All results / Stories / Neil Hartnell
Are you a ‘train wreck’ when faced with tight deadlines? If you are employed in marketing, design, web development or any other deadline-driven field, no doubt you have experienced snappy demands, postponements, obstacles, delays, distractions and all manner of commotions that can interfere with that very important project you have finally landed.
Standard & Poor’s (S&P) says the delayed Baha Mar opening has eliminated any chance that it will raise its ‘negative’ outlook on the Bahamas, as it prepares to “revise downwards” growth estimates for this nation.
A well-known QC is awaiting instructions from his environmental activist clients over how to enforce the judgment they obtained against the $8 million Blackbeard’s Cay project.
The Attorney General’s Office has admitted that the Government’s appeal over the $8 million Blackbeard’s Cay project was thrown out because it was asleep on the job.
Bahamian auto dealers yesterday expressed hope that proposed Road Traffic Department reforms will ultimately result in a vehicle titling system, one telling Tribune Business its creation was “past desperation point”.
Florida-based air cargo companies are threatening to boycott the Bahamas over the new Customs fees and fines set to be introduced tomorrow, with this newspaper told: “It’s D-Day time.”
* ‘Not at all’ upset nation still ‘junk’ * Blames former Govt’s failure to deliver * Nation has 12-24 months to execute
The Government must “prove” it can deliver on its fiscal and economic turnaround strategy, the Deputy Prime Minister admitted yesterday, after Standard & Poor’s (S&P) kept the Bahamas at ‘junk’ status. K P Turnquest told Tribune Business he was “not at all” disappointed at the outcome of S&P’s annual review of the Bahamas’ sovereign creditworthiness, despite having previously expressed optimism that the Government could make the case to be upgraded to ‘investment grade’ status.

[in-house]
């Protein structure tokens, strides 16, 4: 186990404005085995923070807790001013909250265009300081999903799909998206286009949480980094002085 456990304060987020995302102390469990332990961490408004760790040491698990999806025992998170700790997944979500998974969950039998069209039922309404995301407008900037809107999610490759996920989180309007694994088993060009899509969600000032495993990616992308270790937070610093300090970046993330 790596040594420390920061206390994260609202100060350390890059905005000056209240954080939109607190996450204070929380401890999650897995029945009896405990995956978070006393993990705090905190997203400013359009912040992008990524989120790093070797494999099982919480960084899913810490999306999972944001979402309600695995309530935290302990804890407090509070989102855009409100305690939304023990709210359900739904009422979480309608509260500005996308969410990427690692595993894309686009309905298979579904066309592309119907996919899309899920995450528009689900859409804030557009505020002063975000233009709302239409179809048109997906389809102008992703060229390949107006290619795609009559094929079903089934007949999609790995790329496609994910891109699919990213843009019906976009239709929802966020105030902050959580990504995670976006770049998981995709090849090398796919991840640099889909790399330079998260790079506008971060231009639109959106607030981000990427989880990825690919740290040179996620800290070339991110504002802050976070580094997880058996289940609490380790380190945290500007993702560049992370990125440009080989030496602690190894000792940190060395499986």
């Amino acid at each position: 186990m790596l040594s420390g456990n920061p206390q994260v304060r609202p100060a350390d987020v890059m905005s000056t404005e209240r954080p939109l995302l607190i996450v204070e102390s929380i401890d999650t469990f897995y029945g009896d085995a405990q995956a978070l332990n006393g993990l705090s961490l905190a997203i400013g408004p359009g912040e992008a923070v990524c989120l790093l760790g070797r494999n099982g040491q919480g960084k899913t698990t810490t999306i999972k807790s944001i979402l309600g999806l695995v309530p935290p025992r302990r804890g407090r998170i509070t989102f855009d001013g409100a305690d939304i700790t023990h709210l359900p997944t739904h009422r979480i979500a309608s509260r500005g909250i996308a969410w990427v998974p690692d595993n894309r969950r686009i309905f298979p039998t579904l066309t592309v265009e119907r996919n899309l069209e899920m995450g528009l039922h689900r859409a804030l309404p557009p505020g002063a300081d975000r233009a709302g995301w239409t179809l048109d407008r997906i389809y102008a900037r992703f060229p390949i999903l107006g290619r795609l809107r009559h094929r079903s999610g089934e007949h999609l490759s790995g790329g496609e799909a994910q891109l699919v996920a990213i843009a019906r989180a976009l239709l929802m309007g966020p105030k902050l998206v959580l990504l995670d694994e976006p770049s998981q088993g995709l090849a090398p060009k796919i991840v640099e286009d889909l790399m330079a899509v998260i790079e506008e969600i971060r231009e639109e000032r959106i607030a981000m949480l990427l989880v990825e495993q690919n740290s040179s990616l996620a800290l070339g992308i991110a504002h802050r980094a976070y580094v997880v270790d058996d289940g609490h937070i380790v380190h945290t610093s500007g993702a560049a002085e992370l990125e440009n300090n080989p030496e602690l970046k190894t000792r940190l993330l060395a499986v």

The Government yesterday appeared to narrow its planned VAT and inner-city ‘tax breaks’, while seeking to deliver on campaign promises of accountability, transparency and good governance.
CIBC’s top Caribbean executive yesterday said the bank had “no plans” for any further major outsourcing of jobs from the Bahamas, emphasising it was targeting the retail and private wealth management segments for growth.
There is “no way” that Moody’s can cut the Bahamas to ‘junk’ status because it is still meeting all its debt obligations as they become due, a former finance minister argued yesterday.
A Bahamian broker/dealer has blamed the Securities Commission’s “inaction” for creating its dispute with US regulators over their document production demands.
The Government’s “inconsistent” Value-Added Tax (VAT) positions are threatening to undermine core financial services policy objectives, a top QC warned yesterday, threatening a loss of competitiveness and high-value business.
RoyalFidelity believes its latest mutual fund will attract “double digit millions” from Bahamian investors through its promise to pay them a 4 per cent annual dividend.
Atlantis has seen a “quite substantial” 4.5 per cent year-over-year increase in average daily room rates (ADRs) for the upcoming peak Christmas/New Year season, a growth rate exceeding industry norms.
Freeport’s new tax incentives law was yesterday branded an “abomination” and “anti-business” by an FNM Senator, who argued that it will undermine both the city’s founding agreement and economic growth.
CIBC’s top Caribbean executive yesterday revealed that the “magnitude” of non-performing home loans in the Bahamas was “greater than anywhere else” in the region, this nation accounting for 50 per cent of the bank’s ‘bad’ mortgages.
A newly-launched telecommunications provider yesterday promised “unheard of” service quality levels for the Bahamian market, as it will incur financial penalties for failing to meet customer expectations.
Cable Bahamas had received around 800 applications for jobs with the nation's second mobile provider by end-last week, it was revealed yesterday, and is confident the new operator can beat its financial targets.
A former Bahamian Contractors Association (BCA) president yesterday said his business had lost “millions of dollars” during his four-year fight against electricity theft charges, and he was now trying “to put the pieces together again”.
Prosecutors “singularly failed” to prove that a former Bahamian Contractors Association (BCA) president stole electricity at a prominent downtown Nassau property that he managed, the Court of Appeal ruled.